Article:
Dedicated to Deposits: Deals, Data, and Discussion

New Rates Again at Indymac Bank - 4.40% 13-Month CD


Update 7/11/08: FDIC puts Indymac Bank into conservatorship. See post for more details.

I thought we would get some rest on the 4th (Happy 4th of July by the way). But Indymac Bank is still changing rates. I think they may have broken the record for the most rate changes in one week. I just posted on their new rates yesterday, and they came out with new ones today (or late last night). Below is the rate list of their competitive online CDs:

Indymac rates as of 7/04/08 (12:20pm CDT)

3-month 3.70%
6-month 4.10%
9-month 4.00%
10-month 4.00%
12-month 4.35%
13-month 4.40%
18-month 4.40%
24-month 4.65%
36-month 4.85%

E-Money Market

Tier APY
under $10K 1.35%
$10K - $25K 3.85%
$25K - $50K 3.90%
$50K - $75K 3.95%
over $75K 4.00%

Note, some of the above CDs are specials and require new money. Please refer to my April Indymac post for more details about the CDs and my experience opening and closing an Indymac CD.

Many commenters gave their opinions in my previous post about the wisdom of taking advantage of these CDs considering Indymac's current financial health. Many see this as a great opportunity if you keep under the FDIC limits. You can get a very attractive rate on a long term CD. If Indymac should happen to fail, you'll still get all of your principal and interest. According to the FDIC:
Federal law requires the FDIC to pay 100 percent of the insured deposits up to the federal limit - including principal and interest.

If a new bank assumes the deposits, which is the most common case, the new bank could decide to close the CD without any penalties. If this happens, you effectively had a short term CD with a long-term rate.

However, there are worries about the FDIC and the time it'll take to get your money. According to the FDIC:
federal law requires the FDIC to pay the insured deposits "as soon as possible" after an insured bank fails. Historically, the FDIC pays insured deposits within a few days after a bank closes, usually the next business day. In most cases, the FDIC will provide each depositor with a new account at another insured bank. Or, if arrangements cannot be made with another institution, the FDIC will issue a check to each depositor.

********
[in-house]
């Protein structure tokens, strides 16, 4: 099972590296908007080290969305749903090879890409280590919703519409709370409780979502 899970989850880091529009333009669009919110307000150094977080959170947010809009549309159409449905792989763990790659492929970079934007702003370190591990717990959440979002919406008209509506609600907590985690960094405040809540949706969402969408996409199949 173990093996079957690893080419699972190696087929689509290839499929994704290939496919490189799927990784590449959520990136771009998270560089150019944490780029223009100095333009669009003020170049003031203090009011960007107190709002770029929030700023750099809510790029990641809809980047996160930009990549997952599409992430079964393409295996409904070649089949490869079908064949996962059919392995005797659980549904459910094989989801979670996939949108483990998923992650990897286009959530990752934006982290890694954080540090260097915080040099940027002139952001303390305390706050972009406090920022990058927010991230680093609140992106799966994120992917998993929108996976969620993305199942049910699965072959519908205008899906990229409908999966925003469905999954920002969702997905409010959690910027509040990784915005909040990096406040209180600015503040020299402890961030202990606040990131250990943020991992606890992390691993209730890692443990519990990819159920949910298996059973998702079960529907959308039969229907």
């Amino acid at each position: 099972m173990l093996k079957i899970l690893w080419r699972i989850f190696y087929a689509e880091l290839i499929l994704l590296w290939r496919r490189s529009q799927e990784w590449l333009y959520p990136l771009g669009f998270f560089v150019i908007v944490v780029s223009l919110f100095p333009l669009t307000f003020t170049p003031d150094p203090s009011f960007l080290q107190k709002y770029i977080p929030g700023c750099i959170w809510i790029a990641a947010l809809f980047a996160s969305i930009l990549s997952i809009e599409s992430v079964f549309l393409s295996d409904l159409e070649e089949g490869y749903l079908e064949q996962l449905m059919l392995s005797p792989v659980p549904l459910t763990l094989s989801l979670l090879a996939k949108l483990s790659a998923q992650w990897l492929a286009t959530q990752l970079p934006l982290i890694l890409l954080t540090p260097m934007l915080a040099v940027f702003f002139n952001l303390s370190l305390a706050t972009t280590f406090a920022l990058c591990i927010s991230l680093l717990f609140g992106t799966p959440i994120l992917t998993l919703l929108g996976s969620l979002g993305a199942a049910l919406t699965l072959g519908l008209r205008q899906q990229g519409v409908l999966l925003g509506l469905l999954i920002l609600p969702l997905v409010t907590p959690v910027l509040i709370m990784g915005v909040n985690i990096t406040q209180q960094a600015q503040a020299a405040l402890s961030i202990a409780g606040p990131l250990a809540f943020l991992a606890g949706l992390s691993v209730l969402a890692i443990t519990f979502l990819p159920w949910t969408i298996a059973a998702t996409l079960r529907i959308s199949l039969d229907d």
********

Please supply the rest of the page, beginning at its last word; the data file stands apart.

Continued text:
This doesn't say you are guaranteed to get back your money within X number of days, but based on recent history, this has been accurate. Most who went through NeBank's closure last year didn't have any major problems (post). There is a concern that recent history may not be a good guide for the next year which may be a very difficult time for the banking industry.

Here are some of my past posts covering the FDIC:

Update: I just came across this interesting MarketWatch article, "Rate uncertainties, How secure are those high-yield bank interest rates.", which seems quite relevant in regards to Indymac's rates. Here's one quote regarding the time it takes to recover your money.
the longest FDIC employees can remember depositors losing access to their funds was in the 1999 failure of First National Bank of Keystone, in West Virginia. Bank customers waited from Sept. 1 to Sept. 7.

The article also discusses some of the issues related to using revocable trust accounts to increase your FDIC coverage. It says one common issue is when a non-qualified beneficiary is used. I'm surprised it didn't mention anything about improper titles. It did mention one issue that was new to me:
Another problem may occur if your bank fails and you're leaving money to a qualified beneficiary who is a minor. State laws typically prohibit you from leaving $100,000 to a 10-year-old.

The FDIC spokesman said you probably need a guardianship. So it appears there may be FDIC insurance issues when your POD is a minor. If anybody knows more about this issue, please leave a comment.

  Tags: CD rates

Related Posts

Comment #1 by Anonymous posted on
Happy Fourth of July, Banking Guy! Thanks for your dedication.

Comment #2 by Anonymous posted on
Hi Banking Guy~

Wishing you a Happy 4th of July along with many thanks for all you do for all of us.

You are a national treasure :-)

a dedicated fan.

Comment #3 by Anonymous posted on
Banking Guy, I believe you know, but somehow you missed to say that only the principal is insured up to $100.000.00 but not the accumulated interest.

The interest not paid is an issue when a Bank fails, do to the fact that the interest is treated as not binding under FDIC rules. Actually the accumulated interest may be paid from other assets owned by the Bank. In a case where there are no assets left, interest may not be paid by FDIC. There numerous cases from the past to attest to that.

Comment #4 by scott (anonymous) posted on
You could request the interest paid to you monthly, I do that on many $100k CDs

Comment #5 by Anonymous posted on
Nice rate tiers!!

Glad I never heard back from Wachovia afteR I submitted an online app. I hope they didn't run a hard inquiry however! They wont be getting a cent of my money now.